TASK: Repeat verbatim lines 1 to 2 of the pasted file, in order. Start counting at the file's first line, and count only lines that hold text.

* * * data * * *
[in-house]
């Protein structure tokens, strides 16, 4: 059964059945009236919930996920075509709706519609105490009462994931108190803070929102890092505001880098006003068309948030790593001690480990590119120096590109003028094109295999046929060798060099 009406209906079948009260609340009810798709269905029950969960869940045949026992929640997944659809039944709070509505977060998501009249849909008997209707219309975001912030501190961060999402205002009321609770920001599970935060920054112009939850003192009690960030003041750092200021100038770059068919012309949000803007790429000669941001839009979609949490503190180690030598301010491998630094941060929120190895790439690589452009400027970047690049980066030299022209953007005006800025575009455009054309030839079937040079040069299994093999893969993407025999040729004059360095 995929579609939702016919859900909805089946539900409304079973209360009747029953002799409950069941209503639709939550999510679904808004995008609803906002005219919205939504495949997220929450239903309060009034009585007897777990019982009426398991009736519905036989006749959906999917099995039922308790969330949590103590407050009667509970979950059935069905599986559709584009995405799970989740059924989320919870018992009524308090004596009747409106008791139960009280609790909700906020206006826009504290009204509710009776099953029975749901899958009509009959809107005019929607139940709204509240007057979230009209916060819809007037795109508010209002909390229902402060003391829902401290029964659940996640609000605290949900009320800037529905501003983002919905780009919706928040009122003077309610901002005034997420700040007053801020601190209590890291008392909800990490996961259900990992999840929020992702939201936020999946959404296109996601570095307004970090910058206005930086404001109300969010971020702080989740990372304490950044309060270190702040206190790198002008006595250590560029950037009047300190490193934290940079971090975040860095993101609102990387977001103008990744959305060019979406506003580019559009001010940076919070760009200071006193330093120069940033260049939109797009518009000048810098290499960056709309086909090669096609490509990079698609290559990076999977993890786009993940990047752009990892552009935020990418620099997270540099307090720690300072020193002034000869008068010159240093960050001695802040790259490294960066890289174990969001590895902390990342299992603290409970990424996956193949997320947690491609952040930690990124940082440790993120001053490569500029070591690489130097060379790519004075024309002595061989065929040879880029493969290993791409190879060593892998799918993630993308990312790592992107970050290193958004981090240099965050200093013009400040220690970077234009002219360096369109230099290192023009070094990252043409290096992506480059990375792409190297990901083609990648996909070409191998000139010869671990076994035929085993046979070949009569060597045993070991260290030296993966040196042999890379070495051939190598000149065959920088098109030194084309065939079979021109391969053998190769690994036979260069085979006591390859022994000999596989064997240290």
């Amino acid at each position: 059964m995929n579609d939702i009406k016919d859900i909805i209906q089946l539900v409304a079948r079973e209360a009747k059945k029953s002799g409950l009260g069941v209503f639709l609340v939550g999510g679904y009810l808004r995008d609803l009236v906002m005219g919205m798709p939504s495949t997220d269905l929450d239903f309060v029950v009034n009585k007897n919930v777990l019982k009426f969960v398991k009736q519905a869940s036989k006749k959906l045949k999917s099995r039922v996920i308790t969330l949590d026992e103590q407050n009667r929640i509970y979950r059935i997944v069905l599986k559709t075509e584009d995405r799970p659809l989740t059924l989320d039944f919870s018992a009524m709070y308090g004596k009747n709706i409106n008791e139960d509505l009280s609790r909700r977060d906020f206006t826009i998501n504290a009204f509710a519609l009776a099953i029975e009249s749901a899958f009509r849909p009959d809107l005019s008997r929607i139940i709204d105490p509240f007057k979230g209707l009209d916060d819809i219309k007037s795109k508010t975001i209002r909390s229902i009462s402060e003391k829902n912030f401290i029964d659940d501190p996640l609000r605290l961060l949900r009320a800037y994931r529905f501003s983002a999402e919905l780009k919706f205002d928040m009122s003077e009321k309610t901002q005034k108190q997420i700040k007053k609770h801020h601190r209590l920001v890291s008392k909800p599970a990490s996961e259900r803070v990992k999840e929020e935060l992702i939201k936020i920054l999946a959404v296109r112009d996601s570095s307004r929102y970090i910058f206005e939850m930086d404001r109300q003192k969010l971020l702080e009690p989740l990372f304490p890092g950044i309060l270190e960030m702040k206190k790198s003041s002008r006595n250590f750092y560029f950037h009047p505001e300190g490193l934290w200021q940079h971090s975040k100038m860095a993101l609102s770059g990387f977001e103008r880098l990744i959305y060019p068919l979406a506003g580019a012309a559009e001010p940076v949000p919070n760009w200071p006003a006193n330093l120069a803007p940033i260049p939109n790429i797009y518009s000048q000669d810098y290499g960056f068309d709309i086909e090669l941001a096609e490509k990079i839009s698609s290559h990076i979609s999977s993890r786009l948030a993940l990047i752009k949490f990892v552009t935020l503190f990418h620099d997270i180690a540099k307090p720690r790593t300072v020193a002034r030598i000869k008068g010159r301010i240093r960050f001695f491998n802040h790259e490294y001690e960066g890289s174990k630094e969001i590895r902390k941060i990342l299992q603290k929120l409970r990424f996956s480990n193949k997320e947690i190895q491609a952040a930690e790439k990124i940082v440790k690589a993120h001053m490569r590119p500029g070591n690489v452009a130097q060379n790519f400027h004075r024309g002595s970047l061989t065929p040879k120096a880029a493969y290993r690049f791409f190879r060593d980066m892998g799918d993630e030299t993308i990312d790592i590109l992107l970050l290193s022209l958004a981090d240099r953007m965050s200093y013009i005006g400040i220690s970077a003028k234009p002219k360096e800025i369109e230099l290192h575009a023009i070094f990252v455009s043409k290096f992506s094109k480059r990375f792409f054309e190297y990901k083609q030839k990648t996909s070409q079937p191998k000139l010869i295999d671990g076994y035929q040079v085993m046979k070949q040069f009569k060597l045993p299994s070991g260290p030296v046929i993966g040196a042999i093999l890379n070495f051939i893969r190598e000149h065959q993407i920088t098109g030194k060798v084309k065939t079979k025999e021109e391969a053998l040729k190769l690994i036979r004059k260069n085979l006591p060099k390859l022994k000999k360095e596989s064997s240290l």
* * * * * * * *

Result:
[in-house]
């Protein structure tokens, strides 16, 4: 059964059945009236919930996920075509709706519609105490009462994931108190803070929102890092505001880098006003068309948030790593001690480990590119120096590109003028094109295999046929060798060099 009406209906079948009260609340009810798709269905029950969960869940045949026992929640997944659809039944709070509505977060998501009249849909008997209707219309975001912030501190961060999402205002009321609770920001599970935060920054112009939850003192009690960030003041750092200021100038770059068919012309949000803007790429000669941001839009979609949490503190180690030598301010491998630094941060929120190895790439690589452009400027970047690049980066030299022209953007005006800025575009455009054309030839079937040079040069299994093999893969993407025999040729004059360095 995929579609939702016919859900909805089946539900409304079973209360009747029953002799409950069941209503639709939550999510679904808004995008609803906002005219919205939504495949997220929450239903309060009034009585007897777990019982009426398991009736519905036989006749959906999917099995039922308790969330949590103590407050009667509970979950059935069905599986559709584009995405799970989740059924989320919870018992009524308090004596009747409106008791139960009280609790909700906020206006826009504290009204509710009776099953029975749901899958009509009959809107005019929607139940709204509240007057979230009209916060819809007037795109508010209002909390229902402060003391829902401290029964659940996640609000605290949900009320800037529905501003983002919905780009919706928040009122003077309610901002005034997420700040007053801020601190209590890291008392909800990490996961259900990992999840929020992702939201936020999946959404296109996601570095307004970090910058206005930086404001109300969010971020702080989740990372304490950044309060270190702040206190790198002008006595250590560029950037009047300190490193934290940079971090975040860095993101609102990387977001103008990744959305060019979406506003580019559009001010940076919070760009200071006193330093120069940033260049939109797009518009000048810098290499960056709309086909090669096609490509990079698609290559990076999977993890786009993940990047752009990892552009935020990418620099997270540099307090720690300072020193002034000869008068010159240093960050001695802040790259490294960066890289174990969001590895902390990342299992603290409970990424996956193949997320947690491609952040930690990124940082440790993120001053490569500029070591690489130097060379790519004075024309002595061989065929040879880029493969290993791409190879060593892998799918993630993308990312790592992107970050290193958004981090240099965050200093013009400040220690970077234009002219360096369109230099290192023009070094990252043409290096992506480059990375792409190297990901083609990648996909070409191998000139010869671990076994035929085993046979070949009569060597045993070991260290030296993966040196042999890379070495051939190598000149065959920088098109030194084309065939079979021109391969053998190769690994036979260069085979006591390859022994000999596989064997240290």